Case Study: JavaPolis Conference

A Conversation with Stephan Janssen, Founder and active member
JavaPolis Conference and Community
Antwerp, Belgium

JavaPolis is an annual conference organized by the Belgium Java User Group (BeJUG). It takes place in a large cinema complex in Antwerp, Belgium during the second week of December. For five days, about 100 speakers talk about Java APIs, frameworks, products, etc. It’s also a great event to network and socialize with other Java developers. Last year the fifth edition of JavaPolis had about 2,800 people attending from 50 countries, and the conference is growing with 30-50% more attendees every year. JavaPolis is officially the second biggest Java conference in the world after JavaOne.

Why did you choose a wiki?

The Belgian Java User Group (BeJUG) has a large community and by using a wiki we can engage our members, partners and steering members with the content/feedback of our annual conference. Companies can update their own partner page, speakers can add or edit their bio or abstract and the program committee can add talks or update the schedule.

What type of wiki are you using?

We use a self-hosted Java wiki using a Resin webserver and MySQL database.

How are you using the wiki?

The wiki itself serves as the conference website, and contains the schedule of events, information on speakers, partners, and sponsors, and news.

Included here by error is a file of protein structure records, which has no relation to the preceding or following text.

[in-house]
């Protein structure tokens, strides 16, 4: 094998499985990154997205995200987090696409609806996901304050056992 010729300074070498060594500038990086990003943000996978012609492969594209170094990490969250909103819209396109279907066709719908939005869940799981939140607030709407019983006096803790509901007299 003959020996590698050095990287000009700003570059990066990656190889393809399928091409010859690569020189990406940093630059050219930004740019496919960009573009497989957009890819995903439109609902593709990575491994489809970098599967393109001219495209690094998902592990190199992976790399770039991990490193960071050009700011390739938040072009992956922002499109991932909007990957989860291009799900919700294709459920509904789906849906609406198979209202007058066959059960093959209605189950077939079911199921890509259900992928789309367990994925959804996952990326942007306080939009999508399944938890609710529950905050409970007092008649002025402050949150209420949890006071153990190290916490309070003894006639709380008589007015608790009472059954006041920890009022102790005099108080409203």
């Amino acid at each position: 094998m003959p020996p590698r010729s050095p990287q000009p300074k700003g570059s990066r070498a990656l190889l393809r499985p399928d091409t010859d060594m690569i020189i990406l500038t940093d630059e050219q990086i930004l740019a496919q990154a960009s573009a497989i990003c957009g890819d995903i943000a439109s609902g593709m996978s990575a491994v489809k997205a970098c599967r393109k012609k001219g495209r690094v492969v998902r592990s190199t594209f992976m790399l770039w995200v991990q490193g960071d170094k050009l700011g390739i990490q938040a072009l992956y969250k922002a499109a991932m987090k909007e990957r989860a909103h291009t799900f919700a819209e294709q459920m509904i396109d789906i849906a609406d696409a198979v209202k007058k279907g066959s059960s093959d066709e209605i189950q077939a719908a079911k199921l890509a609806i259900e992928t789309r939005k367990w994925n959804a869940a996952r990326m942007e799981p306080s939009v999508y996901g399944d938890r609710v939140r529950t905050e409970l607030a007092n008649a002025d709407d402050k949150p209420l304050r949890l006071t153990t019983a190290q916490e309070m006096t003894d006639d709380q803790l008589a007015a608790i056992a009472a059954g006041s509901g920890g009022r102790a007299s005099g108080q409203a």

Which wikipatterns are in use on your wiki?

  • Conferences – JavaPolis is a conference, so we use the wiki to publish our schedule, speakers and related info.
  • OverviewPages – Based on parent-child relationships an overview page is assembled where different talks can be viewed per event (University, Conference, BOF and Quickies). Also different related pages are labeled so we can create overview pages based on selected labels.
  • Community Write – The schedule of the different events can only be edited by the program committee group. This is based on the permission schema supported within the wiki.
  • Viral – Conference speakers can update their own talk and bio and attendees can vote or comment wiki pages, increasing the number of wiki users by the week (even after the conference).

What changes have you seen as a result of using a wiki?

During a JavaPolis partner-sponsors meeting, we announced that we were going to use a wiki for the website. A lot of the companies were very skeptical about it. “Can’t anyone just change it? Will that work?” they asked. I had to convince them that there is social control in a wiki because of all the people who use it and the many who receive notifications and so on.

Of course we can’t guarantee there won’t be a crazy guy who wants to do something aberrant, but with wikis you can always roll back to the previous version or the community can just remove it or adjust it, and I must say that works really well.

Since switching to the wiki, we’re seeing more collaboration from the Community in a form of voting, comments and content updates. Anyone who is registered can do whatever change they want to on the JavaPolis site. If someone makes an unwanted change, hundreds of other users are notified and can fix the problem. From a wiki perspective the social control actually results in ideal content control.